RACE, ETHNICITY, AND GENDER: CORE SEMINAR
Professors Lara Putnam and Bruce L. Venarde
Lara Putnam (email@example.com, 648-7456), office hours M 12:30-2 and by appointment
How are systems of human inequality structured by claims about individual bodies and collective character? This seminar explores the social construction of race, ethnicity, and gender in international and historical perspective. Each of these three kinds of hierarchical difference joins together a set of ideas about natural and cultural essences that serve to define and justify social boundaries. But how universal are they? And how parallel are they? Do race, ethnicity, and gender exist in all human societies? Have they interacted similarly across time and space? Or are there historical specificities we must recognize in order to avoid anachronistic or culture-bound use of these analytic constructs?
This seminar begins by surveying the evolving theorization of race, ethnicity, and gender among anthropologists, historians, and other scholars over the past three decades. It then goes on to examine a series of in-depth case studies drawn from settings as diverse as early modern China, gold rush California, and twentieth-century Peru. The authors approach the making of race, ethnicity, and gender as grounded social processes that cannot be understood in isolation. These studies, then, locate the practices that create and recreate race, ethnicity, and gender in the context of other historical dynamics that include colonial expansion, urbanization, changing labor systems, and struggles over the boundaries of citizenship in nation-states.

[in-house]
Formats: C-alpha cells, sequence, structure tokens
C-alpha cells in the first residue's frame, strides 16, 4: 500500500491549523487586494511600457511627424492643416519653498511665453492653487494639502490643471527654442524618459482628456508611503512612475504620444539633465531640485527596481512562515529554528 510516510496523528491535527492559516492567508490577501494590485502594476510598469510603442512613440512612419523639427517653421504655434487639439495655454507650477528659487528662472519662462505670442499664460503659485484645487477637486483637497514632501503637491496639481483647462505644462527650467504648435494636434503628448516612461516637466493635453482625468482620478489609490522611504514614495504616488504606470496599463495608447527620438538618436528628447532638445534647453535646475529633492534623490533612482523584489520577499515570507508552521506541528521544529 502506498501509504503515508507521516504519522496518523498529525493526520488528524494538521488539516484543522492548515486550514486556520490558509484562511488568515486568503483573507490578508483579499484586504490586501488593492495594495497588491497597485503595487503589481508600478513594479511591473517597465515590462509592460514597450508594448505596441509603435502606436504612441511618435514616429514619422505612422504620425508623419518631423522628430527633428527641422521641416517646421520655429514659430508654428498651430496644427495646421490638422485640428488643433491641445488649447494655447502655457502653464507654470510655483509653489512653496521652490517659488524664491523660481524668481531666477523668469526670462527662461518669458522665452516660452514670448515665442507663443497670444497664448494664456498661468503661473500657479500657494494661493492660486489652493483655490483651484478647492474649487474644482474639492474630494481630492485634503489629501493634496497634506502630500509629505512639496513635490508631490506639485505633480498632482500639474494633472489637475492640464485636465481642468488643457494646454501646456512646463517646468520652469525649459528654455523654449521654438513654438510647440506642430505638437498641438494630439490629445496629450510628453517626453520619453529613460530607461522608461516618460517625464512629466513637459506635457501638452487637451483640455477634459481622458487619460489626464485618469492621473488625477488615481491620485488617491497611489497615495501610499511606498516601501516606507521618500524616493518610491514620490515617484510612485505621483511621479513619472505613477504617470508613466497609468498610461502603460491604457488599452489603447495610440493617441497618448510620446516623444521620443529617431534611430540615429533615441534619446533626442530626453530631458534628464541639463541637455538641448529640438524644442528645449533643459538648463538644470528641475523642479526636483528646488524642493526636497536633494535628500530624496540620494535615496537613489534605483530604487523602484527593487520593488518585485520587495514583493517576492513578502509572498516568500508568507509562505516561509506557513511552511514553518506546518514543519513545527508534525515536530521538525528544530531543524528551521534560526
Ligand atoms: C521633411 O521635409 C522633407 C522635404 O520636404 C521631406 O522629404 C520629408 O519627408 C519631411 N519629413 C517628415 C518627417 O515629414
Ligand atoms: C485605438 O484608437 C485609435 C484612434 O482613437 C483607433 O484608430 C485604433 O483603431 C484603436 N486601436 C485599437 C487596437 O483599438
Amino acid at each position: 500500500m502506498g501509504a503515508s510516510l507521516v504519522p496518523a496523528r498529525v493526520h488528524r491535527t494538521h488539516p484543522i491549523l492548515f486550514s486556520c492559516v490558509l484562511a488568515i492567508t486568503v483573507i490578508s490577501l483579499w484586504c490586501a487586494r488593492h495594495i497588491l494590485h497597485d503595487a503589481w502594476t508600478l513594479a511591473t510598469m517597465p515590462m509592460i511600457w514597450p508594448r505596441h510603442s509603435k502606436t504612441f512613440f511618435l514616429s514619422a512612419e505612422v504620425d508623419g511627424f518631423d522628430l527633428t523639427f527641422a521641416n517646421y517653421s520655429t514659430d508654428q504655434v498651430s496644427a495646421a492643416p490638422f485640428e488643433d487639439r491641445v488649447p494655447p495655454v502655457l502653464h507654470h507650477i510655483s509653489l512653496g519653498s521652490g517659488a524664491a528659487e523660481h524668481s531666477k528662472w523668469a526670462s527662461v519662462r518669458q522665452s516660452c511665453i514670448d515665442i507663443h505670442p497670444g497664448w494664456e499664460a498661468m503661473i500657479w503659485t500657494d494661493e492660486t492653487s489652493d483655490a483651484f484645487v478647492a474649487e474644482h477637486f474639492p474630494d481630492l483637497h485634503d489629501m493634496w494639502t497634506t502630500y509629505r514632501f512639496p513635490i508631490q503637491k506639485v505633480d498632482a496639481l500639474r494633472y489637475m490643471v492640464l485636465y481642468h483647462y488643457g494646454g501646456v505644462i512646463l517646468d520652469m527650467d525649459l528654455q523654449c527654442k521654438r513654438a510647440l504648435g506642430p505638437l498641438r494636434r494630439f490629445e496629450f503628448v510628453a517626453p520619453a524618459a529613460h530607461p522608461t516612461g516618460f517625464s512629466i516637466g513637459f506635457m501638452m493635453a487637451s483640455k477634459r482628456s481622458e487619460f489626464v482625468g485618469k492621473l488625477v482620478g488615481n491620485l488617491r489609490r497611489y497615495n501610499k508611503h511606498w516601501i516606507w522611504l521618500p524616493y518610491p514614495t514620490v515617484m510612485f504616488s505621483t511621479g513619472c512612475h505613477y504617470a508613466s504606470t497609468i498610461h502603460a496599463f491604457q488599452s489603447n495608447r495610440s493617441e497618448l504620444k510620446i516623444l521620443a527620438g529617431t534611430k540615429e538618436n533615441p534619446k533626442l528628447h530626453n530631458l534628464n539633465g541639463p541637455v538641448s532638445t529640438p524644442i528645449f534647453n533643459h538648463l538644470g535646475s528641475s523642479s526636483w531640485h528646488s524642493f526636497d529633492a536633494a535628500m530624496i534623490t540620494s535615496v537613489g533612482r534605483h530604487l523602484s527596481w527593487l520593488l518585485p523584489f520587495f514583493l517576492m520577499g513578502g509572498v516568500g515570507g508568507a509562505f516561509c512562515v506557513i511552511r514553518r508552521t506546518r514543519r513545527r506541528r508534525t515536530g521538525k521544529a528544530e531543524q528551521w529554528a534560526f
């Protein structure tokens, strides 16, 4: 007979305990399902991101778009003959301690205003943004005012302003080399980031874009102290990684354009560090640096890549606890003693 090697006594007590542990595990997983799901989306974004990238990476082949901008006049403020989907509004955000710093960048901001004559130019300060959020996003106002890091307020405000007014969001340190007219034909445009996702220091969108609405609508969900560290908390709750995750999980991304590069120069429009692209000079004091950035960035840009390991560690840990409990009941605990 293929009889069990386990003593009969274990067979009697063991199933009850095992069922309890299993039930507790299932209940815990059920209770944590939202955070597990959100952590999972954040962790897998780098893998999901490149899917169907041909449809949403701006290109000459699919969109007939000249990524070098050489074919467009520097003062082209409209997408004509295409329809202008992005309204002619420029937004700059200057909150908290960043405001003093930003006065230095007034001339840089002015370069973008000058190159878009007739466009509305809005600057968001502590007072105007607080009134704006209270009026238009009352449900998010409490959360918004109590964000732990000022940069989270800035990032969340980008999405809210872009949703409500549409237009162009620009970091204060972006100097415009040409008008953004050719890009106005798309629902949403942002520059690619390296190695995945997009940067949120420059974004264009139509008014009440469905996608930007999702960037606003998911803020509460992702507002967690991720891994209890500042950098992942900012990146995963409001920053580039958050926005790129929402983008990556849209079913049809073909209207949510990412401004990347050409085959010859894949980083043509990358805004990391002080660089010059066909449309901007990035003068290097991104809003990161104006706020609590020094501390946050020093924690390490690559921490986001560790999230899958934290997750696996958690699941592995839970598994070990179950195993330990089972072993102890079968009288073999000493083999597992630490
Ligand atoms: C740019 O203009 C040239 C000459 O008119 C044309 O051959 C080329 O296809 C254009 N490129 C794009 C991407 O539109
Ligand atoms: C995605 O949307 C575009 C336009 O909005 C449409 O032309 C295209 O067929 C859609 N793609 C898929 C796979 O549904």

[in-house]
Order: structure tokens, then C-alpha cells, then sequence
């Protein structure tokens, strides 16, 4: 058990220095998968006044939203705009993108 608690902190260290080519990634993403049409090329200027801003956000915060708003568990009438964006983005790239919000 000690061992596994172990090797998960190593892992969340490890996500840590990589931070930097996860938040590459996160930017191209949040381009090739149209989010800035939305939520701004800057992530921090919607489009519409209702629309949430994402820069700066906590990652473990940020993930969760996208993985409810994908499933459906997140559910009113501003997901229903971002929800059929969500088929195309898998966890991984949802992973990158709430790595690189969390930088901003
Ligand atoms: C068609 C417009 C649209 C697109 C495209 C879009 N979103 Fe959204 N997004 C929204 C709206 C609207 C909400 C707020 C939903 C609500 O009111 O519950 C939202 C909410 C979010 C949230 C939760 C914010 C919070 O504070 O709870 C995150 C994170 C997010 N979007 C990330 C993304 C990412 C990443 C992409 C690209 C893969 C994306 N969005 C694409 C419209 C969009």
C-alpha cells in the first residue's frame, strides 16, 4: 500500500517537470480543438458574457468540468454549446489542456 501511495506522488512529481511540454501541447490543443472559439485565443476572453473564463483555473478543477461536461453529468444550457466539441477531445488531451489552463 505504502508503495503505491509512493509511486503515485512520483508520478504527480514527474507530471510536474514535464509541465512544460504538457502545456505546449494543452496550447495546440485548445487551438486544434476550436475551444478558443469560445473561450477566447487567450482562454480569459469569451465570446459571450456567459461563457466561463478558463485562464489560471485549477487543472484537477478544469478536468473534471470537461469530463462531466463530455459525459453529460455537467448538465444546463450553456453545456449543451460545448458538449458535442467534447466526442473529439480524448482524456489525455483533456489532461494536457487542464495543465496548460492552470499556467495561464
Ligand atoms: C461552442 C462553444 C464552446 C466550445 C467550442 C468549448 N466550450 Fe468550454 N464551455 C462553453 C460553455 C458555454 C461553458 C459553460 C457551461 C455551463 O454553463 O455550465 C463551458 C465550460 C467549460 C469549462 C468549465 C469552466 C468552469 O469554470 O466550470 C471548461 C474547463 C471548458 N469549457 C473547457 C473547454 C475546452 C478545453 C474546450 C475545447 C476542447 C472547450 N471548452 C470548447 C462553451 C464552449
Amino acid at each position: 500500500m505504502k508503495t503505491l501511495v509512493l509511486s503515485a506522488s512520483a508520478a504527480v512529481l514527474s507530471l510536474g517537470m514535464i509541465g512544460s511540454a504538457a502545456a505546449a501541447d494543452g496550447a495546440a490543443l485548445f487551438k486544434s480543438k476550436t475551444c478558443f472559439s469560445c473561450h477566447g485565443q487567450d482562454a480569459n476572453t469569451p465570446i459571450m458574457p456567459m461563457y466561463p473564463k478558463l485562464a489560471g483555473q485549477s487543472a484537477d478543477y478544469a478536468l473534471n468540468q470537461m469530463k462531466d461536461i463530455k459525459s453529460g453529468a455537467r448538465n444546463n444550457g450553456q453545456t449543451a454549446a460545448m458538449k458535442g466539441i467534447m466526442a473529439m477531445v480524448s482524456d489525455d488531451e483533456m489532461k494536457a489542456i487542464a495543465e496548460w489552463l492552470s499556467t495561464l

As with any graduate seminar, active participation in class discussions is essential. Do not enroll for this course if you will be unable to master the weekly readings and come prepared to discuss them in detail.
* Eight (8) 1-2 page (300-600 word) papers due no later than noon Monday before the weekly meeting. These will be critical commentaries on the common reading and will serve to organize discussion and debate. Papers might take the form of a summary analysis, focus on a specific aspect of a given book's subject matter, or discuss nitty-gritty matters (e.g. source use, organization, style). The only strict guidelines are that the papers demonstrate serious thought about the work at hand and be written in lucid and mature scholarly prose. You must write a paper for September 13th and write all eight short papers by November 22nd.
*Final paper of 6-8 pages (1,800-2,500 words), due by noon on Monday, December 13th. Topic: In what ways have scholarly debates over the making of race, ethnicity, and gender been parallel or linked? In what have they differed or diverged? How have scholars utilized these concepts in researching historical processes? And where should we go from here?
Approximate final grade weighting: 50% discussion participation, 50% writing. Except in cases of documented personal emergency, the instructors will not give incompletes for this seminar.
Schedule of readings
September 13th: Theories
Sherry B. Ortner, “Is Female to Male as Nature Is to Culture?” in Making Gender: The Politics and Erotics of Culture (Boston: Beacon Press, 1996), 21-42 (originally published in Feminist Studies vol. 1, no. 2 : 5-31) plus 1996 remarks in Making Gender, 215-16